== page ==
In Commemoration of the First Communities Established on the West Side of Salt Lake Valley and the First Major Industry of Utah.
In 1853 Abraham Coon, an early Mormon pioneer, explored a canyon in the Oquirrh Mountains on the west side of Salt Lake Valley. He found an abundance of timber suitable for lumber and also a variety of oak tree the bark of which was useful in tanning leather. There was ample water to power a saw mill and a tan-bark processing plant. Abraham Coon obtained permission to open the canyon for these purposes, established a toll fee for access to the canyon, and used the revenue for the construction and maintainance of the road. The canyon was officially named Coon Canyon.
Abraham Coon and his family settled at the mouth of the canyon, and started a farming community that became known as Coonville. This was the first settlement on the west side of Salt Lake Valley and it covered a one-square-mile area south of this marker. The Coon, Deardon, Hardman, Shafer, Thomas, Sadler, Ek, Jenkins, and Larson families settled in the area. The 47th District School House was built here to house first- through eighth-grade classes and also church functions.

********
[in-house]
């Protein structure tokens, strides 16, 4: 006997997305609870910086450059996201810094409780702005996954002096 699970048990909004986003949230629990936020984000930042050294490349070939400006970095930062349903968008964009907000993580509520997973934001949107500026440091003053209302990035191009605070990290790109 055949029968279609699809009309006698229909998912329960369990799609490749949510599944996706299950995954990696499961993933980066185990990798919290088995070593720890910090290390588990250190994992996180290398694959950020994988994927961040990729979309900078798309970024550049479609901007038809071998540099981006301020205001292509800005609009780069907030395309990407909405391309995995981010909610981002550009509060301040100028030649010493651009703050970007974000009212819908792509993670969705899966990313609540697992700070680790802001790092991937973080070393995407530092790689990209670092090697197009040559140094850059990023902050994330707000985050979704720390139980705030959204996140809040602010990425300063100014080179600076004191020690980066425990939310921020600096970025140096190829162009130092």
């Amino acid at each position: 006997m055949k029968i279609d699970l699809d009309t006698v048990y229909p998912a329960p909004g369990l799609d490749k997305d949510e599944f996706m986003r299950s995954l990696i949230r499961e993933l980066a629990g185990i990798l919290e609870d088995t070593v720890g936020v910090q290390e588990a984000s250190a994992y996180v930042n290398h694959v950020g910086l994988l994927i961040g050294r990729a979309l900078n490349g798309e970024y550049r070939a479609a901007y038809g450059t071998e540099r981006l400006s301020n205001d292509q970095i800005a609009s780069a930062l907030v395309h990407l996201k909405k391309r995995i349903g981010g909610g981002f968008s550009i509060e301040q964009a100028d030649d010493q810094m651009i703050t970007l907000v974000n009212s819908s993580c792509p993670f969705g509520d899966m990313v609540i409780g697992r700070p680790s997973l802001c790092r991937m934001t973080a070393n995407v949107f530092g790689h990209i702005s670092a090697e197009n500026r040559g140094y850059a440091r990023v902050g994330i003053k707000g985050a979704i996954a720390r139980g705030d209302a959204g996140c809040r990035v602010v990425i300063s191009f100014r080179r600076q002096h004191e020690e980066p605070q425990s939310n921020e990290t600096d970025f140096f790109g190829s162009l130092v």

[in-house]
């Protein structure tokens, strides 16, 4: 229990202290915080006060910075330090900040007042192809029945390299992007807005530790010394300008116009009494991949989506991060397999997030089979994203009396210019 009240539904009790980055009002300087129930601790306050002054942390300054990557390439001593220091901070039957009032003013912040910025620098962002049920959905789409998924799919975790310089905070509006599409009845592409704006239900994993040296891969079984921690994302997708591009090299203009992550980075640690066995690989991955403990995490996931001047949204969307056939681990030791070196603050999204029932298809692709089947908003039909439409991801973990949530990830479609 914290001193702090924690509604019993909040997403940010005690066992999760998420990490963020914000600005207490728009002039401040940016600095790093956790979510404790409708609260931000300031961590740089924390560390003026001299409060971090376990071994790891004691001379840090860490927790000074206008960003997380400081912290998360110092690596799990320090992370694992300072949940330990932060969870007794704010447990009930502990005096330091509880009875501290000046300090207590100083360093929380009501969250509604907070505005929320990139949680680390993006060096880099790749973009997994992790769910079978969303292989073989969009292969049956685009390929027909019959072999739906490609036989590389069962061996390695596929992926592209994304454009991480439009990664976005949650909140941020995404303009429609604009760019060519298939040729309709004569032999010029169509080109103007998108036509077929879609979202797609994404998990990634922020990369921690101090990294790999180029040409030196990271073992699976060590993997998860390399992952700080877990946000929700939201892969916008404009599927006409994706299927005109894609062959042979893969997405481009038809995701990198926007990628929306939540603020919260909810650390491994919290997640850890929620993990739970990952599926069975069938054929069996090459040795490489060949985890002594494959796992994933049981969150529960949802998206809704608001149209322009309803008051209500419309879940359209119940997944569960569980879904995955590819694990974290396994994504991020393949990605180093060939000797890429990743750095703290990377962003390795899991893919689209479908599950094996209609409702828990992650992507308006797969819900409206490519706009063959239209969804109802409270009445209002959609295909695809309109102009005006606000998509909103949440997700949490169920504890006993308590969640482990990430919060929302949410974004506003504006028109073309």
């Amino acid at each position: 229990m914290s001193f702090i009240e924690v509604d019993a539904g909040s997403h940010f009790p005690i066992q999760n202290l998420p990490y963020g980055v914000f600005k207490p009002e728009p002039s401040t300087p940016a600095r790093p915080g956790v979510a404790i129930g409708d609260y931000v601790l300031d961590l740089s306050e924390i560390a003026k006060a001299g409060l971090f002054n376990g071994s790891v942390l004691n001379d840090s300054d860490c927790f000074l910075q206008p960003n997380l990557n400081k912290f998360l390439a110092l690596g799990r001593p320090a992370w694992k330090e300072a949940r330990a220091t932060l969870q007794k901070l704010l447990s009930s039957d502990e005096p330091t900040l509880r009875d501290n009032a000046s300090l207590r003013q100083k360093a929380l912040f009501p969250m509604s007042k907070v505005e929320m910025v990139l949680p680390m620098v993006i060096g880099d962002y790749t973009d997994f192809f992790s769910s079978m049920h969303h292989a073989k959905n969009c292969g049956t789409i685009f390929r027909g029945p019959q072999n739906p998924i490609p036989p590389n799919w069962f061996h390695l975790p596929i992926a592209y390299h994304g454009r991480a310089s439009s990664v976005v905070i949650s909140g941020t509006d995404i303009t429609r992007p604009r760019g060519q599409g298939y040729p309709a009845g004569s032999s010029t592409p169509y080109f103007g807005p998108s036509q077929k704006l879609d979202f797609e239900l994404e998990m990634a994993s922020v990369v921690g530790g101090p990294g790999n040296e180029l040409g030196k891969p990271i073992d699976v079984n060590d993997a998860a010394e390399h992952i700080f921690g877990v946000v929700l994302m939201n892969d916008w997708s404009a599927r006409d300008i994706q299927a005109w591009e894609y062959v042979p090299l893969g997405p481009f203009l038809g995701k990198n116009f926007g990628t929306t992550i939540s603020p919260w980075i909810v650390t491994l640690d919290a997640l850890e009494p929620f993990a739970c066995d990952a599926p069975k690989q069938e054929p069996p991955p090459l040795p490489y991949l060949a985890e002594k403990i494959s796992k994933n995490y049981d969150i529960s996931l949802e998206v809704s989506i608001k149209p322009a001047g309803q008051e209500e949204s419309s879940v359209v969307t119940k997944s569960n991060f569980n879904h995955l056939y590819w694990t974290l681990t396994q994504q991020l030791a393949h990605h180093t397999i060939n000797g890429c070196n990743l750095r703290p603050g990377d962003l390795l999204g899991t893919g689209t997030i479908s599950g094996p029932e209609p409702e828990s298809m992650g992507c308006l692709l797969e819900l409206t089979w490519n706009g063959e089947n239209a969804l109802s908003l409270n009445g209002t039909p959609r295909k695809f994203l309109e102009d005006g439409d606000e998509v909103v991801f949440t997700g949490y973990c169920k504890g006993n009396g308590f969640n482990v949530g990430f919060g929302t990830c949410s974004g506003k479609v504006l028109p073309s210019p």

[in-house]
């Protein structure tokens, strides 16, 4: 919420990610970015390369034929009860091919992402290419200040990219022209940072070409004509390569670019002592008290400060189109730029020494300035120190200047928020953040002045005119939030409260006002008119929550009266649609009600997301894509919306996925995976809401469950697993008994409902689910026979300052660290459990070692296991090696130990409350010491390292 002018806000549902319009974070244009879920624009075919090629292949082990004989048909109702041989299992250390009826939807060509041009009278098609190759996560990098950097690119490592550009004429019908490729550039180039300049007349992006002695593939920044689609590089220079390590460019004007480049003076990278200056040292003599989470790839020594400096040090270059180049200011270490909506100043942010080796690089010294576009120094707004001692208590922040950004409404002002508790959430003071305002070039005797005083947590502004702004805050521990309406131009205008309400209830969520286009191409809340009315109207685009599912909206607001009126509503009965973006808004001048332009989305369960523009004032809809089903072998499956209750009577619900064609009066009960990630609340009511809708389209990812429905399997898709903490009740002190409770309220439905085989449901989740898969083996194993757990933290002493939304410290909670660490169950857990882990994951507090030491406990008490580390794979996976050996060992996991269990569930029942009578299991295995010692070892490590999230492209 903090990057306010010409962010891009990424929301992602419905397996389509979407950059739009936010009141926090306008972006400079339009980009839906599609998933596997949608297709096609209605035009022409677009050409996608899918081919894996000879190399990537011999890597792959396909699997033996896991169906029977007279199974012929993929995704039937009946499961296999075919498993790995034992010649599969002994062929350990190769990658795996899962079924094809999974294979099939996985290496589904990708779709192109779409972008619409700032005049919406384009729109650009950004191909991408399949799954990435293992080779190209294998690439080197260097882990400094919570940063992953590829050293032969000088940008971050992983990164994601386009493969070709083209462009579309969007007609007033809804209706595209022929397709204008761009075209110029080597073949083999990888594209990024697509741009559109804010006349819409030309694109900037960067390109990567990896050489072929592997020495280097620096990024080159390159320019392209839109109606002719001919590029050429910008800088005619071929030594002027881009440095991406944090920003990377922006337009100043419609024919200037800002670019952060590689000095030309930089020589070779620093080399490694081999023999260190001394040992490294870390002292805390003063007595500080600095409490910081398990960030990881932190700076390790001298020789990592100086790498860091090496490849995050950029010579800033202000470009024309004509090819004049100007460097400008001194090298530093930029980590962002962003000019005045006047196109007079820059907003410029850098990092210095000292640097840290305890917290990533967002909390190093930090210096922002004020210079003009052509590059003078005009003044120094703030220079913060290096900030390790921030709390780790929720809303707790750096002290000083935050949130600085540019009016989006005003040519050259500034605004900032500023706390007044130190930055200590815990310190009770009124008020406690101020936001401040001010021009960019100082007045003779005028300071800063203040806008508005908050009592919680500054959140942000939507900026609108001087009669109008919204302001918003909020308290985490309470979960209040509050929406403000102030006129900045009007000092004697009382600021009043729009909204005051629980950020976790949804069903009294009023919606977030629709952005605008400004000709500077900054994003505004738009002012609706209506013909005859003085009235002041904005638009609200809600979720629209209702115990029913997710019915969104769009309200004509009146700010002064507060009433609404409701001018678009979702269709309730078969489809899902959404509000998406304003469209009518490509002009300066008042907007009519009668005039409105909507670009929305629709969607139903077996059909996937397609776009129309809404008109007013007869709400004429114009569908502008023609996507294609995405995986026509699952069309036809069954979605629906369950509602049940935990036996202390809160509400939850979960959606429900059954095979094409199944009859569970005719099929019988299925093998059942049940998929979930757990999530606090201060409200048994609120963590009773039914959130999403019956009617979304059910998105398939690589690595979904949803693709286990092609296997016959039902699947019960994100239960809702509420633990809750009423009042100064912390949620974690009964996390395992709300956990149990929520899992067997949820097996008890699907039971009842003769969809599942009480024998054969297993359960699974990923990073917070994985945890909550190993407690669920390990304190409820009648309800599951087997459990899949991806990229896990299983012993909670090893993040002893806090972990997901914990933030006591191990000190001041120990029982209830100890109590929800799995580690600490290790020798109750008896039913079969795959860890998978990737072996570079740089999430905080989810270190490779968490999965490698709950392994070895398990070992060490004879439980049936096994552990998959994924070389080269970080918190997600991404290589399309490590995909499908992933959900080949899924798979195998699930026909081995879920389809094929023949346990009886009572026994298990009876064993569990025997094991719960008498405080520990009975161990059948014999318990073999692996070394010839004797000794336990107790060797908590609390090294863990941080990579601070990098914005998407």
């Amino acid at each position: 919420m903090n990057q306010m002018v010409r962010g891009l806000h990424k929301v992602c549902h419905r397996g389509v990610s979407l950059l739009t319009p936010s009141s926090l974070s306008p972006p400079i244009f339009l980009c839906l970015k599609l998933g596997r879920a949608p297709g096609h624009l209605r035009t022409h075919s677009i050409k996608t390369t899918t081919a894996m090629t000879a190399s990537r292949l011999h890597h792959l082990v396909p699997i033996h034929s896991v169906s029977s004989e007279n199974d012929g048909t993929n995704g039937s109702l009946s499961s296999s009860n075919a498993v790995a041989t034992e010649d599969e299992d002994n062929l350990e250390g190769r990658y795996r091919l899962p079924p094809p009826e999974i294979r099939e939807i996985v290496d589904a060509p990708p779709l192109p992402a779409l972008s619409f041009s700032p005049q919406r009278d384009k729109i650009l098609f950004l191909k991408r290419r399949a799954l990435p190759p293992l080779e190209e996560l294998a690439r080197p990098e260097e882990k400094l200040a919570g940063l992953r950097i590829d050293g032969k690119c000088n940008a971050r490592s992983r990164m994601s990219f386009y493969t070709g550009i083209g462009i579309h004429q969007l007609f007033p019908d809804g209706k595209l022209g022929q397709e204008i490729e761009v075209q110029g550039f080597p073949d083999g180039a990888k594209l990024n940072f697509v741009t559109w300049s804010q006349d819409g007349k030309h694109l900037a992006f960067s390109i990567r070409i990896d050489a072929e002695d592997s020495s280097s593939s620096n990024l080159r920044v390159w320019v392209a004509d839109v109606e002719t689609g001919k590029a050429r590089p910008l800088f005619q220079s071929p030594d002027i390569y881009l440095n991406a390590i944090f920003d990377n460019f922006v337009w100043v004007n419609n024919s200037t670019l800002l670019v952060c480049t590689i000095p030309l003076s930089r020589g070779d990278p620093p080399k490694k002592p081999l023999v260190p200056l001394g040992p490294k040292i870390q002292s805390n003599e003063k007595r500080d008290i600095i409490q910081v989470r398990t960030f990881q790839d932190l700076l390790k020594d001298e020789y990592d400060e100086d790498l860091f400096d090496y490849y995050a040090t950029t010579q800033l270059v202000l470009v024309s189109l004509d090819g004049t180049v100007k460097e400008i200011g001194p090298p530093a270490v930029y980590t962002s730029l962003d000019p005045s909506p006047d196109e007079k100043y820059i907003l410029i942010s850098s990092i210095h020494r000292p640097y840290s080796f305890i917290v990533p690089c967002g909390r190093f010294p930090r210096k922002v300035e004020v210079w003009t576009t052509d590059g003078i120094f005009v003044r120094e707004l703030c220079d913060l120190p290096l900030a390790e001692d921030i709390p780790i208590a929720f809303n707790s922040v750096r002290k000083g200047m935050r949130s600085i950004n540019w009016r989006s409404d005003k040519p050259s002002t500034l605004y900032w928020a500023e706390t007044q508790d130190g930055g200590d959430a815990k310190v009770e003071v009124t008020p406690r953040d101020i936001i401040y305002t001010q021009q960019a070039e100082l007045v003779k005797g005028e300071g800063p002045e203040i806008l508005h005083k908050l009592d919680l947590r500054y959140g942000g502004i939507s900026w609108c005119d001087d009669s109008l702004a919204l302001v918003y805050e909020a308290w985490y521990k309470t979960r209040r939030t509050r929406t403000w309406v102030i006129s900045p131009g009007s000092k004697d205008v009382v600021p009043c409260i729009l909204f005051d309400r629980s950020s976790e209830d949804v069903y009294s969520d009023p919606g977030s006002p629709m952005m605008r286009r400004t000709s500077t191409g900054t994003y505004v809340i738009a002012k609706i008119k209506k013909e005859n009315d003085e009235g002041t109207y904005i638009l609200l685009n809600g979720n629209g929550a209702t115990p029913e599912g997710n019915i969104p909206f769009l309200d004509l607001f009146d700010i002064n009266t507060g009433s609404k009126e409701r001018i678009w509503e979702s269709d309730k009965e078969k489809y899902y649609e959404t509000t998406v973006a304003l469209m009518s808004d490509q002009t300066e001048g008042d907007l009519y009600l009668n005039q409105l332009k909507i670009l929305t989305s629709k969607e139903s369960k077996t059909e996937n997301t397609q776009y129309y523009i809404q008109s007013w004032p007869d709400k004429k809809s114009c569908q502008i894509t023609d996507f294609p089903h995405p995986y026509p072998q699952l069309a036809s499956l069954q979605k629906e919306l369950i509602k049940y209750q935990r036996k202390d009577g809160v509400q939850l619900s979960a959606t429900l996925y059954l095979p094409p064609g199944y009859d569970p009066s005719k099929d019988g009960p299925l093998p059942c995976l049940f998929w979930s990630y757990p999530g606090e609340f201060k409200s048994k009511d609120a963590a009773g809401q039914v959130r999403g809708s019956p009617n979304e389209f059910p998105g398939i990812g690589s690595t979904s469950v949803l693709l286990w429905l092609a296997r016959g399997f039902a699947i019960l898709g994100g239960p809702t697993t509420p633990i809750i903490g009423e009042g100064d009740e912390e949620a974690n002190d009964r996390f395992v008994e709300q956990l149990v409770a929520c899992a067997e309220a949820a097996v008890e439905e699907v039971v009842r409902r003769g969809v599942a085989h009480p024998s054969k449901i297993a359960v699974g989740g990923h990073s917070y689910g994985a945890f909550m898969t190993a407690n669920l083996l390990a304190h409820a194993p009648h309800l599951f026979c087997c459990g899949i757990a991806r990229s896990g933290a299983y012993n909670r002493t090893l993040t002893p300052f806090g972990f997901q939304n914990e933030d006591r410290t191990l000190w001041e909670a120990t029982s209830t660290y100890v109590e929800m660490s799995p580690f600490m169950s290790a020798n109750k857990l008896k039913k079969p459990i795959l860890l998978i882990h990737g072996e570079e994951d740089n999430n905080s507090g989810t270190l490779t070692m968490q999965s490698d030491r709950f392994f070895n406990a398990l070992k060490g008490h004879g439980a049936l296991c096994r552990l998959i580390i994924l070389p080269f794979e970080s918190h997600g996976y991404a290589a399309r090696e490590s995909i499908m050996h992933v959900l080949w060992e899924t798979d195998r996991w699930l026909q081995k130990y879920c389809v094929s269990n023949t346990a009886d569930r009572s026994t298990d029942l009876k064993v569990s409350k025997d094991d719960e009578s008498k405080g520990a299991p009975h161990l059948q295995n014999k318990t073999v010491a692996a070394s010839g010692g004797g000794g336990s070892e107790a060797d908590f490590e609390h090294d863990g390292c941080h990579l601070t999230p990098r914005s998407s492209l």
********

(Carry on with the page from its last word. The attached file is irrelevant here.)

In the 1860s, settlers from Salt Lake City were attracted to the fertile soil in this part of the valley, and the farming community of Pleasant Green grew up on the two-square-mile area north of Coonville. Early family names in Pleasant Green included Spencer, Reid, Taylor, Cockrell, Jacobs, Lecheminant, Breeze, Perkins, Sutton, Mellen, Hirst, Brown, Bouck, Bertoch, Hartley, Lambert, Whipple, Shields, Adamson, Drury, Featherstone, and Wolstenholme.
In 1906, Daniel C. Jackling brought the Utah Copper Company into operation by commencing open-pit mining in Bingham Canyon. Over the next forty years the mine, smelting, and milling operations were expanded and the company became known as Kennecott. The open-pit mine is truly one of the wonders of the world. The modernization of the mine and processing plants has gone forward, and in 1992 this remains one of the great copper producing centers of the world.
With the advent of the copper industry, Coonville and Pleasant Green merged into the unincorporated city of Magna. "Magna" means "magnificent" or "great," a proud reference to the role played by the city and its people in the development of the copper industry. The name became official with the opening of the first Magna Post Office in 1917.